The Fourth Trimester From Your Baby’s Perspective

We often focus on how new motherhood is such an immense physical and emotional change for a woman, but rarely do we consider what the transition is like for the newborn baby.

Have you heard of the fourth trimester? Described by expert Dr. Harvey Karp as the first three months of a baby’s life, it is a time when a newborn is adjusting to life outside of the womb.

Basically, it’s the idea that babies are born too soon.

It can help to think of your newborn as a foetus outside the cosy place they called home for more than nine months

So, what is the fourth trimester like from your baby’s perspective?


Life inside the womb was warm, relatively quiet, dark, and cushioned. Anytime your baby felt tired, he was gently rocked to sleep while you went about your day. Now, he’s out in the big world with bright sunshine and lights, loud noises, and he’s (sometimes) sleeping flat on his back.


Your baby never felt hungry or thirsty inside the womb because she was constantly fed through the umbilical cord. As a newborn, she has to get used to telling you when she’s hungry, while you get used to discerning which cry means what. Feeding through her mouth plus the new sensations and tastes of milk are all huge changes for her.


With the temperature regulated by your body, your baby never felt cold or hot inside the womb. He was cocooned in a safe water world, whereas outside the womb, he’s experiencing changing temperatures, the sensation of wearing clothes, and all kinds of new smells. Digestive discomfort would be expected as your baby’s body adjusts to milk as opposed to the nutrients he received through the umbilical cord.


Your baby never knew loneliness or fear when she was inside your womb. She was always with you, listening to the rhythmic flow of fluid and blood, and your familiar voice from within. Outside the womb, there are suddenly new people and unfamiliar sounds that could frighten her. When left alone in a bassinet or car seat, she may cry out for you because she needs to feel your presence.

How you can help your baby during the fourth trimester

Seeing life from your baby’s perspective can help to strengthen your bond while you work together to make life easier during this wonderful, but often challenging, period. Your baby may have started crying a lot, but as you can see, he has plenty of reason to!

Your newborn needs your help during the fourth trimester, and in supporting them, it will make this time more enjoyable for you. Essentially, the trick is to emulate the conditions of the womb to keep him or her calm:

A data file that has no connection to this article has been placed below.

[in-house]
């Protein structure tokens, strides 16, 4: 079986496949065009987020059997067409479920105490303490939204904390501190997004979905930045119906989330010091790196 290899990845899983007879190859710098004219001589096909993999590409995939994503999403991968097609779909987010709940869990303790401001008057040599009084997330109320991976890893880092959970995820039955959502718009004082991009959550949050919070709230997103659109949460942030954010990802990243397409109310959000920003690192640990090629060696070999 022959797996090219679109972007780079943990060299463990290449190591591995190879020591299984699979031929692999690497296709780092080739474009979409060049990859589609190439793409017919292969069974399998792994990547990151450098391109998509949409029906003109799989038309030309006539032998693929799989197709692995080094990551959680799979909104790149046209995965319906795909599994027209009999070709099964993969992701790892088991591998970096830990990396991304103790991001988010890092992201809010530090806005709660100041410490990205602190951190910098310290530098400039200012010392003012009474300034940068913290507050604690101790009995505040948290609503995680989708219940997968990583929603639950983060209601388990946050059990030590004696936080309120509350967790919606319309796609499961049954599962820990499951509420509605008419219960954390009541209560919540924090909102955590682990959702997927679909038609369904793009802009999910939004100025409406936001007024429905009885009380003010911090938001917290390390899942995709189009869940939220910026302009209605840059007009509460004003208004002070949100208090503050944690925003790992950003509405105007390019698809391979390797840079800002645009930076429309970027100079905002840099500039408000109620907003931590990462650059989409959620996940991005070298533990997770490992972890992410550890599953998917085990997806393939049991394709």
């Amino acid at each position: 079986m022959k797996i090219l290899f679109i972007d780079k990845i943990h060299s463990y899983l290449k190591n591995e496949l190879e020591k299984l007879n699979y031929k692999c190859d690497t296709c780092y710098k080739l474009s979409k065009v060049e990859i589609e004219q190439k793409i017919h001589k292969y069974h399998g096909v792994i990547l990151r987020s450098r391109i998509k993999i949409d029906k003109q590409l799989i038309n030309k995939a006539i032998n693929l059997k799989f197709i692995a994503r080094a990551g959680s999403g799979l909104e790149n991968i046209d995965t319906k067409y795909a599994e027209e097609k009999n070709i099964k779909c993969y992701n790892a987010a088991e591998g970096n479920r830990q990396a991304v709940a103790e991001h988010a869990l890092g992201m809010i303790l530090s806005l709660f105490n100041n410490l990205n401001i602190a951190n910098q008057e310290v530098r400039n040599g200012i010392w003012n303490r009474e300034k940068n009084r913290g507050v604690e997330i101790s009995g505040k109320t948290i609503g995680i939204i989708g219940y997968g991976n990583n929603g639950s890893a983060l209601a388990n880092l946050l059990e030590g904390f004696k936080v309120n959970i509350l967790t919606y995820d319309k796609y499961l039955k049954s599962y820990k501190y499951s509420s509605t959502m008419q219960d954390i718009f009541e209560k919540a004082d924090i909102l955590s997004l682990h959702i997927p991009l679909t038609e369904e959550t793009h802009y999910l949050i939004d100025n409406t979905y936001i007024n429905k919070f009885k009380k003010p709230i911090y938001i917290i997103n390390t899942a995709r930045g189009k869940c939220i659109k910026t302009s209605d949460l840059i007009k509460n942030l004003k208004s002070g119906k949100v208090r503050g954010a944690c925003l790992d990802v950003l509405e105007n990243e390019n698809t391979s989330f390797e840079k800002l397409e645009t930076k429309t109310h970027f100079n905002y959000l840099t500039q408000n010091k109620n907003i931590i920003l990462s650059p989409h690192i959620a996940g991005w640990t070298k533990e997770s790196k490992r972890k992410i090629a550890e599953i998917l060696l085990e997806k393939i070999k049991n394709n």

1. Swaddling: A safe, breathable swaddle is a wonderful way to make your baby feel secure and settled while they sleep.
  2. Wear your baby: Baby-wearing helps to make your baby feel tightly supported, close to you, and warm and cosy. It’s ideal for getting a few things done, as well as getting outdoors (hopefully while your baby sleeps on you).
  3. White noise: Play white noise to recreate the sound of your rather loud whooshing blood inside the womb. It also helps to block out any sudden household noises that might startle your baby.
  4. Swaying motions: It’s important for your mental health to get out and about, so find your baby’s preference: whether it’s in the car, the pram, or in the baby carrier, the movement will help to soothe your unsettled baby. Baby swings and hammocks were invented for this very reason as well.
  5. Slow down: Try to ignore the urge to do housework or to fill your day with stimulating activities for your baby. This is a temporary period of slowing life down, resting, bonding, and getting to know one another. You’ll soon discover otherwise that an overstimulated baby can get very grumpy towards the end of the day.
  6. Ignore the clock: Newborn tummies are tiny, so they need to be filled regularly – day and night. Your baby will sleep around the clock, and that’s because it’s all she knows. She can’t grasp the concept of day and night, so for now, she’ll sleep when she’s tired. This is temporary, so forget trying to stick to any kind of routine. Habits of any sort can’t be formed, and babies can’t be spoiled by being held too much.
  7. Skin-to skin-contact. Skin contact boosts the love hormone, oxytocin, which helps to increase the bond (and assist with breastfeeding). Dim the lights and snuggle together, or offer soothing baby massages which can also help to alleviate painful wind for them.
  8. Bath time: Your baby may not enjoy bath time at first because they don’t like getting cold when their clothes come off, but it’s a great opportunity for some more skin-to-skin contact, so get into the bath together.

As you can see, the fourth trimester is a period of great change and development for your newborn. By offering plenty of love, understanding, and support, you can make this transition smoother for the both of you. And of course, it WILL pass.

X click to search